However, the researchers learnt that after the stamp tax hike, investors examined traded on average 1.49 times in warrants and the increase was particularly strong for put warrants, which was traded 1.21 times. The number of warrant investors also skyrocketed to more than 44,000 investors on the first day after the stamp duty increase, and both types of warrants saw large inflows of first-time investors, with 13,000 new warrant investors venturing into the market for 20 days after the announcement of stamp duty hike.

According to the study, the effects were particularly strong for the five put warrants available on the market at the time, which had no fundamental value due to the stock market boom (since it gave the holder the right to sell the underlying stock, but only at a discount to the market). Surprisingly, the values of these worthless put warrants rose by 2.4 yuan on average and the daily turnover rate rose by 434 percent. The trading volume for the five warrants also increased from 28.3 billion yuan to 1,086 billion yuan.

“Remember each time the Feds tried to ‘whack down’ problems in one market and new problems cropped up in other unexpected markets? The same thing happened in China. Our analysis shows that when you try to penalise short-term speculation on one market, although unintended, you can drive speculative trading to other markets,” says Prof. Jiang.

A Bubble?

The Federal Reserve Building in Washington DC. In the late 2000s’, each time the Federal Reserve intervened to “whack down” problems in one market, new problems cropped up in other unexpected markets.

What led to the sudden influx of new investors to these worthless put warrants? The study notes a possible explanation is that investors wanted to use the put warrants to hedge the stock market as the stamp tax hike signalled a government policy to cool down the stock market. But Prof. Jiang and his co-authors find this argument not too convincing.

“These put warrants were deep-out-of-the-money, meaning they had virtually no value. Therefore, it is difficult to explain the unreasonable price level, turnover rate and price volatility in these put warrants, let alone using them to hedge the market,” Prof. Jiang explains. “Instead, they all point to a greatly intensified speculation frenzy in the put warrant market after the stamp tax increase for stock market.”

According to the study, stock prices dropped 7.3 percent on average at the opening of trading after the announcement of the stamp tax increase. The underlying stocks of the call and put warrants dropped 7.1 percent and 6.3 percent respectively. However, as the overall stock market dropped further and the underlying stocks prices of the put warrants dropped by 1.1 percent, their put warrants went up in value by 58.1 percent and one of them skyrocketed by 171.6 percent.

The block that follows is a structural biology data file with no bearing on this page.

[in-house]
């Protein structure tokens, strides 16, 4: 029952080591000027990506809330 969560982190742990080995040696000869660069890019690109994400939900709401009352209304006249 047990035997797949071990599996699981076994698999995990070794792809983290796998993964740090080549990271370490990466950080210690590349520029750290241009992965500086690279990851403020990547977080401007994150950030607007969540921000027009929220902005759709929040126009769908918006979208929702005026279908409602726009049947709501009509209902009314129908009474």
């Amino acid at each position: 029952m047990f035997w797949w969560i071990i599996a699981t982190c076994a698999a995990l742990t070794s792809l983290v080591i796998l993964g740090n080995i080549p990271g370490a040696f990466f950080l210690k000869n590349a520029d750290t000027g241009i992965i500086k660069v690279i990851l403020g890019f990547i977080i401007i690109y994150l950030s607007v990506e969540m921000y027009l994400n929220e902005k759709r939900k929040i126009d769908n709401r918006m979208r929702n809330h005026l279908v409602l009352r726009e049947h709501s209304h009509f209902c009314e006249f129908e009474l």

Such a dramatic price reaction from the put warrants market point to a possible bubble. Prof. Jiang and his co-authors think that the stamp duty increase served as an “initial shock” to trigger large inflows of new warrant investors, which then triggered the speculative motives of existing warrant investors. The two forces combined worsened the existing bubble in the warrant market.

To further confirm their findings, the researchers conducted a placebo test to ensure that the sudden increase of new warrant investors indeed driven by the stamp tax hike, and not by the slump in the market. The researchers examined the warrant trading between December 5, 2005, to June 20, 2008, excluding the stamp tax hike event period from April 25 to June 26, 2007. They found that the average number of new investors in the put warrant market amounted to 5,226.4 across the five placebo days, which is substantially smaller than the number triggered by the stamp duty increase.

“We believe that implementing short term tax hike in one market may well induce unintended consequences in other related markets, even though the outcome may or may not be in the form of a bubble. The key challenge to financial regulators is that they need to aware of the possibility of investors sidestepping a financial policy by taking speculative activity in other markets and the spillover effects of their policy,” Prof. Jiang says.